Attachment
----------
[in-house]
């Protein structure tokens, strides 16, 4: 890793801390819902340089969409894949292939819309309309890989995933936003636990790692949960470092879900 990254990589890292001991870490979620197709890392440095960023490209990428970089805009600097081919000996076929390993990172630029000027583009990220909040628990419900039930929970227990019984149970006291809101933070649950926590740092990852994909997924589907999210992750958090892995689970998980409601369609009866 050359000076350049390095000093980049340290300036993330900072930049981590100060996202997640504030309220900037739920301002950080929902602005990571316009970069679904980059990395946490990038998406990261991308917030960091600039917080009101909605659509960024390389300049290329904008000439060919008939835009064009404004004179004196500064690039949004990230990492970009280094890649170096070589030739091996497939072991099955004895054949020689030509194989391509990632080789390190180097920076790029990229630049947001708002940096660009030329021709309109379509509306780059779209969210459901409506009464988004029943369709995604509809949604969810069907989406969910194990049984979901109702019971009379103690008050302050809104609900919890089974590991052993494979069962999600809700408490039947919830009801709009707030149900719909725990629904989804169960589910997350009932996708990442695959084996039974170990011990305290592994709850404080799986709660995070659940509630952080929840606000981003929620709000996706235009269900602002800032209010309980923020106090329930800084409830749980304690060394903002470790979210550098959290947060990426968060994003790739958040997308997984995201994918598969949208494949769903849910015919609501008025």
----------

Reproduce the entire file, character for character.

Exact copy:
[in-house]
């Protein structure tokens, strides 16, 4: 890793801390819902340089969409894949292939819309309309890989995933936003636990790692949960470092879900 990254990589890292001991870490979620197709890392440095960023490209990428970089805009600097081919000996076929390993990172630029000027583009990220909040628990419900039930929970227990019984149970006291809101933070649950926590740092990852994909997924589907999210992750958090892995689970998980409601369609009866 050359000076350049390095000093980049340290300036993330900072930049981590100060996202997640504030309220900037739920301002950080929902602005990571316009970069679904980059990395946490990038998406990261991308917030960091600039917080009101909605659509960024390389300049290329904008000439060919008939835009064009404004004179004196500064690039949004990230990492970009280094890649170096070589030739091996497939072991099955004895054949020689030509194989391509990632080789390190180097920076790029990229630049947001708002940096660009030329021709309109379509509306780059779209969210459901409506009464988004029943369709995604509809949604969810069907989406969910194990049984979901109702019971009379103690008050302050809104609900919890089974590991052993494979069962999600809700408490039947919830009801709009707030149900719909725990629904989804169960589910997350009932996708990442695959084996039974170990011990305290592994709850404080799986709660995070659940509630952080929840606000981003929620709000996706235009269900602002800032209010309980923020106090329930800084409830749980304690060394903002470790979210550098959290947060990426968060994003790739958040997308997984995201994918598969949208494949769903849910015919609501008025």